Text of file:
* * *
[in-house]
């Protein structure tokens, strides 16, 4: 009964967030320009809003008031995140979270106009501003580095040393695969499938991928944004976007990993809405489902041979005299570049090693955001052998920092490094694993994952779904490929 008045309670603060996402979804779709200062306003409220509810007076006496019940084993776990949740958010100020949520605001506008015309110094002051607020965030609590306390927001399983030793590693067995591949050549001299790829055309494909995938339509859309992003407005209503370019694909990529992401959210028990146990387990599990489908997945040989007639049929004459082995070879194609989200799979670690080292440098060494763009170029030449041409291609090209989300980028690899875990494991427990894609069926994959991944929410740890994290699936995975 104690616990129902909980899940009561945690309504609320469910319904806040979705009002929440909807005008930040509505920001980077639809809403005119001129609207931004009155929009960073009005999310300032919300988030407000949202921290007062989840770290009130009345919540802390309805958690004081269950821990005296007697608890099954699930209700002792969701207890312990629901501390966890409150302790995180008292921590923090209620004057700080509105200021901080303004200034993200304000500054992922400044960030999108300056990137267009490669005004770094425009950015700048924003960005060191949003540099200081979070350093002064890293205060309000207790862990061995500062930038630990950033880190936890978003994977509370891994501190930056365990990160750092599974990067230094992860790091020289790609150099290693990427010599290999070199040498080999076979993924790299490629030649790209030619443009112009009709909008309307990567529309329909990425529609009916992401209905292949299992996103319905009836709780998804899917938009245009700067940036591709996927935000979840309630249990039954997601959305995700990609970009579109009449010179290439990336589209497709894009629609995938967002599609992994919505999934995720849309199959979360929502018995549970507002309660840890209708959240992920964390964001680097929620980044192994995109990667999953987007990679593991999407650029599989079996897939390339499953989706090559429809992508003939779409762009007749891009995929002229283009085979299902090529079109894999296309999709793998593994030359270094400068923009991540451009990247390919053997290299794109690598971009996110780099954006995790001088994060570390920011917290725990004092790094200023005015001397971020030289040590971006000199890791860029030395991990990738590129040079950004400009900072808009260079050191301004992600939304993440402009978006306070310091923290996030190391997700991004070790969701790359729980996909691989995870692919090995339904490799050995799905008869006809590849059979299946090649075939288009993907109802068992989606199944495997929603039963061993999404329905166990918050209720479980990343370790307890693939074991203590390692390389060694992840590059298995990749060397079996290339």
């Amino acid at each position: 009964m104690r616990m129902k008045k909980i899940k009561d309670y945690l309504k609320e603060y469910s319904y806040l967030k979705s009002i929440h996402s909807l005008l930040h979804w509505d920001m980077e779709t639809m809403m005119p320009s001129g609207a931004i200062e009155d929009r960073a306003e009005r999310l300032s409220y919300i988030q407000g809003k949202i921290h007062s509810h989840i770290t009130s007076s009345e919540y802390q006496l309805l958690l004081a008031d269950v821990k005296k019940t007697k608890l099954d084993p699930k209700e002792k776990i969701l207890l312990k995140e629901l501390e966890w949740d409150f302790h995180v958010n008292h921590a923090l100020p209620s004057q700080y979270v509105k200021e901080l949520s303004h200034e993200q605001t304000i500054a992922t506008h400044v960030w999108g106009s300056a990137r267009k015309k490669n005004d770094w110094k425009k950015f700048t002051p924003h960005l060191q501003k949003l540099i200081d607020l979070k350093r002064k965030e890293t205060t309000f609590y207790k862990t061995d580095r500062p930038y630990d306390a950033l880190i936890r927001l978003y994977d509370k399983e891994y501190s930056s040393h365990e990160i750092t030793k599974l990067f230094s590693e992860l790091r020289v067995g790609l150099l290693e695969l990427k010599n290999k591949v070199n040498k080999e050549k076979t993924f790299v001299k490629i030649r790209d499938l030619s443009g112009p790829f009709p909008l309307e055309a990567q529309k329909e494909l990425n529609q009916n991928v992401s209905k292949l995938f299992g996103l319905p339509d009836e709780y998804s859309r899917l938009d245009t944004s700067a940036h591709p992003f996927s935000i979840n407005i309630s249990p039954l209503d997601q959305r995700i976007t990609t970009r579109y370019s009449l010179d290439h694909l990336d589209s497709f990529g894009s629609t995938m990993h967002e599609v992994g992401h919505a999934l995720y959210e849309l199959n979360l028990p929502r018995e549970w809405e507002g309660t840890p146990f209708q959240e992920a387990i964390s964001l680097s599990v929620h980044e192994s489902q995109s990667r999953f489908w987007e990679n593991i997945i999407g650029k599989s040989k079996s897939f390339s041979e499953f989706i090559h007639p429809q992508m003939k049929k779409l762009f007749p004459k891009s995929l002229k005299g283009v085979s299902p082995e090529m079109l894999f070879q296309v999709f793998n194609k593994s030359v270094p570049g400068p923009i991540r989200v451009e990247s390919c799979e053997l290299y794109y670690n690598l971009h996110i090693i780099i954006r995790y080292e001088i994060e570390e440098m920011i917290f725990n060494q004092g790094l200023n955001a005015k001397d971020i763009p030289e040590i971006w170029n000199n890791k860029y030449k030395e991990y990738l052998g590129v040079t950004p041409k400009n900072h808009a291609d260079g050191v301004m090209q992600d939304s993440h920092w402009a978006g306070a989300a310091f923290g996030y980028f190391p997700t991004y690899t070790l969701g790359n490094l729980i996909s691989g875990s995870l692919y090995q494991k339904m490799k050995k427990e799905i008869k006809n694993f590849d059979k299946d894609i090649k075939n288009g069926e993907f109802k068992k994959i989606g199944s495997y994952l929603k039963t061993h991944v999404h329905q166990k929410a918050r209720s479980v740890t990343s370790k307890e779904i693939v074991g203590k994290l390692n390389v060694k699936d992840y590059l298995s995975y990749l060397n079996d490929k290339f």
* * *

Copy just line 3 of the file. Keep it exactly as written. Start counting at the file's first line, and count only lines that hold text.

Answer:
């Amino acid at each position: 009964m104690r616990m129902k008045k909980i899940k009561d309670y945690l309504k609320e603060y469910s319904y806040l967030k979705s009002i929440h996402s909807l005008l930040h979804w509505d920001m980077e779709t639809m809403m005119p320009s001129g609207a931004i200062e009155d929009r960073a306003e009005r999310l300032s409220y919300i988030q407000g809003k949202i921290h007062s509810h989840i770290t009130s007076s009345e919540y802390q006496l309805l958690l004081a008031d269950v821990k005296k019940t007697k608890l099954d084993p699930k209700e002792k776990i969701l207890l312990k995140e629901l501390e966890w949740d409150f302790h995180v958010n008292h921590a923090l100020p209620s004057q700080y979270v509105k200021e901080l949520s303004h200034e993200q605001t304000i500054a992922t506008h400044v960030w999108g106009s300056a990137r267009k015309k490669n005004d770094w110094k425009k950015f700048t002051p924003h960005l060191q501003k949003l540099i200081d607020l979070k350093r002064k965030e890293t205060t309000f609590y207790k862990t061995d580095r500062p930038y630990d306390a950033l880190i936890r927001l978003y994977d509370k399983e891994y501190s930056s040393h365990e990160i750092t030793k599974l990067f230094s590693e992860l790091r020289v067995g790609l150099l290693e695969l990427k010599n290999k591949v070199n040498k080999e050549k076979t993924f790299v001299k490629i030649r790209d499938l030619s443009g112009p790829f009709p909008l309307e055309a990567q529309k329909e494909l990425n529609q009916n991928v992401s209905k292949l995938f299992g996103l319905p339509d009836e709780y998804s859309r899917l938009d245009t944004s700067a940036h591709p992003f996927s935000i979840n407005i309630s249990p039954l209503d997601q959305r995700i976007t990609t970009r579109y370019s009449l010179d290439h694909l990336d589209s497709f990529g894009s629609t995938m990993h967002e599609v992994g992401h919505a999934l995720y959210e849309l199959n979360l028990p929502r018995e549970w809405e507002g309660t840890p146990f209708q959240e992920a387990i964390s964001l680097s599990v929620h980044e192994s489902q995109s990667r999953f489908w987007e990679n593991i997945i999407g650029k599989s040989k079996s897939f390339s041979e499953f989706i090559h007639p429809q992508m003939k049929k779409l762009f007749p004459k891009s995929l002229k005299g283009v085979s299902p082995e090529m079109l894999f070879q296309v999709f793998n194609k593994s030359v270094p570049g400068p923009i991540r989200v451009e990247s390919c799979e053997l290299y794109y670690n690598l971009h996110i090693i780099i954006r995790y080292e001088i994060e570390e440098m920011i917290f725990n060494q004092g790094l200023n955001a005015k001397d971020i763009p030289e040590i971006w170029n000199n890791k860029y030449k030395e991990y990738l052998g590129v040079t950004p041409k400009n900072h808009a291609d260079g050191v301004m090209q992600d939304s993440h920092w402009a978006g306070a989300a310091f923290g996030y980028f190391p997700t991004y690899t070790l969701g790359n490094l729980i996909s691989g875990s995870l692919y090995q494991k339904m490799k050995k427990e799905i008869k006809n694993f590849d059979k299946d894609i090649k075939n288009g069926e993907f109802k068992k994959i989606g199944s495997y994952l929603k039963t061993h991944v999404h329905q166990k929410a918050r209720s479980v740890t990343s370790k307890e779904i693939v074991g203590k994290l390692n390389v060694k699936d992840y590059l298995s995975y990749l060397n079996d490929k290339f």